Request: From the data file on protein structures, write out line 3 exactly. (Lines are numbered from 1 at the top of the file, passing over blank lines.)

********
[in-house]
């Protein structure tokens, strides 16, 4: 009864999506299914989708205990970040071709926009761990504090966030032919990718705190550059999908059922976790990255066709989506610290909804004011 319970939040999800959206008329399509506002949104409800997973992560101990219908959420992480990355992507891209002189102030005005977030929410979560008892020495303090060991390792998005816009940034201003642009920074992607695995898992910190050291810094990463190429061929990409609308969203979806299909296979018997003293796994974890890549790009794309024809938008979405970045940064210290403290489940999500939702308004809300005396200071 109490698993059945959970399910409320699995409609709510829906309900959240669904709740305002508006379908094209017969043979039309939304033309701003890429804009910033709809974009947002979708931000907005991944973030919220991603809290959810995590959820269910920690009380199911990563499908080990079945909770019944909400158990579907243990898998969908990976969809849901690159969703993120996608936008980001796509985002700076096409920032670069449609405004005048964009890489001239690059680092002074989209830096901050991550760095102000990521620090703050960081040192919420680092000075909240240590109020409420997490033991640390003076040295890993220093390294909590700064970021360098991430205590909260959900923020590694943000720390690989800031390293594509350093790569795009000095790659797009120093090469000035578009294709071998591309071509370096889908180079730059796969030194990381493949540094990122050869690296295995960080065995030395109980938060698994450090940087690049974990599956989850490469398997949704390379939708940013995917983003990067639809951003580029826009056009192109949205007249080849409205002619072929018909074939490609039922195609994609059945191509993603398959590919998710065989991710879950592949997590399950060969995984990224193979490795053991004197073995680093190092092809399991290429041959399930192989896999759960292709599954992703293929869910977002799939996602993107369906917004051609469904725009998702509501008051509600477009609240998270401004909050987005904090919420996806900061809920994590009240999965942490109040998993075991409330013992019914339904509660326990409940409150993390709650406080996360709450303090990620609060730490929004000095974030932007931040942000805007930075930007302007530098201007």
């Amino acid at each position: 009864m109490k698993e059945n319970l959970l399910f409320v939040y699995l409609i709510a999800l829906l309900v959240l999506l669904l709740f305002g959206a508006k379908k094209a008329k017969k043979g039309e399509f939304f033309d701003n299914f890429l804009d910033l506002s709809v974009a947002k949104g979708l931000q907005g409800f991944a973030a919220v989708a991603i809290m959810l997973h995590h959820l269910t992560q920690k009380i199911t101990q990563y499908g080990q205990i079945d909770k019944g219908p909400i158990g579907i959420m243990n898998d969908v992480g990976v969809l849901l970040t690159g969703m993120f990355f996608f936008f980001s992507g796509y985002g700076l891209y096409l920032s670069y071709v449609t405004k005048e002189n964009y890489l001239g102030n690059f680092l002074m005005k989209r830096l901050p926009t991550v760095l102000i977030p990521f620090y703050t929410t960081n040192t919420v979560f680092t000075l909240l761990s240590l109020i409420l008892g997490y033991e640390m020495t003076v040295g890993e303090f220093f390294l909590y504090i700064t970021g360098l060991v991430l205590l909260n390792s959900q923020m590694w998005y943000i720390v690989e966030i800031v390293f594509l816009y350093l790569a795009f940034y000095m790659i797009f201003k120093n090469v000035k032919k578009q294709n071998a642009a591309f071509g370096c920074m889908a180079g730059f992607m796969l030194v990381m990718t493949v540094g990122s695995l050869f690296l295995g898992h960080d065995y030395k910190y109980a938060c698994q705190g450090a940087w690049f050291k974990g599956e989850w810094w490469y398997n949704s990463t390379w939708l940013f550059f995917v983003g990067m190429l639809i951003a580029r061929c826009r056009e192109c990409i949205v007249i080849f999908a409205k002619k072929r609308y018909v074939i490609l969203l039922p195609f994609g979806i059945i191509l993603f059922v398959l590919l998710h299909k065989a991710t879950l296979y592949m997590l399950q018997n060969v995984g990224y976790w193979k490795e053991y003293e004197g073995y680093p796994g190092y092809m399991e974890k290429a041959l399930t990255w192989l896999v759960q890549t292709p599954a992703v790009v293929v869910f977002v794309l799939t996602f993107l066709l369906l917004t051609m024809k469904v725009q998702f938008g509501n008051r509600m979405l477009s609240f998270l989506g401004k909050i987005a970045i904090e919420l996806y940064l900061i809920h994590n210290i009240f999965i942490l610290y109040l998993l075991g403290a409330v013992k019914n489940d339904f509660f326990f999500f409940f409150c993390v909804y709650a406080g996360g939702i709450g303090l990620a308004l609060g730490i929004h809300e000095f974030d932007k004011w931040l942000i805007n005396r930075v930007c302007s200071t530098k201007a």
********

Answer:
């Amino acid at each position: 009864m109490k698993e059945n319970l959970l399910f409320v939040y699995l409609i709510a999800l829906l309900v959240l999506l669904l709740f305002g959206a508006k379908k094209a008329k017969k043979g039309e399509f939304f033309d701003n299914f890429l804009d910033l506002s709809v974009a947002k949104g979708l931000q907005g409800f991944a973030a919220v989708a991603i809290m959810l997973h995590h959820l269910t992560q920690k009380i199911t101990q990563y499908g080990q205990i079945d909770k019944g219908p909400i158990g579907i959420m243990n898998d969908v992480g990976v969809l849901l970040t690159g969703m993120f990355f996608f936008f980001s992507g796509y985002g700076l891209y096409l920032s670069y071709v449609t405004k005048e002189n964009y890489l001239g102030n690059f680092l002074m005005k989209r830096l901050p926009t991550v760095l102000i977030p990521f620090y703050t929410t960081n040192t919420v979560f680092t000075l909240l761990s240590l109020i409420l008892g997490y033991e640390m020495t003076v040295g890993e303090f220093f390294l909590y504090i700064t970021g360098l060991v991430l205590l909260n390792s959900q923020m590694w998005y943000i720390v690989e966030i800031v390293f594509l816009y350093l790569a795009f940034y000095m790659i797009f201003k120093n090469v000035k032919k578009q294709n071998a642009a591309f071509g370096c920074m889908a180079g730059f992607m796969l030194v990381m990718t493949v540094g990122s695995l050869f690296l295995g898992h960080d065995y030395k910190y109980a938060c698994q705190g450090a940087w690049f050291k974990g599956e989850w810094w490469y398997n949704s990463t390379w939708l940013f550059f995917v983003g990067m190429l639809i951003a580029r061929c826009r056009e192109c990409i949205v007249i080849f999908a409205k002619k072929r609308y018909v074939i490609l969203l039922p195609f994609g979806i059945i191509l993603f059922v398959l590919l998710h299909k065989a991710t879950l296979y592949m997590l399950q018997n060969v995984g990224y976790w193979k490795e053991y003293e004197g073995y680093p796994g190092y092809m399991e974890k290429a041959l399930t990255w192989l896999v759960q890549t292709p599954a992703v790009v293929v869910f977002v794309l799939t996602f993107l066709l369906l917004t051609m024809k469904v725009q998702f938008g509501n008051r509600m979405l477009s609240f998270l989506g401004k909050i987005a970045i904090e919420l996806y940064l900061i809920h994590n210290i009240f999965i942490l610290y109040l998993l075991g403290a409330v013992k019914n489940d339904f509660f326990f999500f409940f409150c993390v909804y709650a406080g996360g939702i709450g303090l990620a308004l609060g730490i929004h809300e000095f974030d932007k004011w931040l942000i805007n005396r930075v930007c302007s200071t530098k201007a």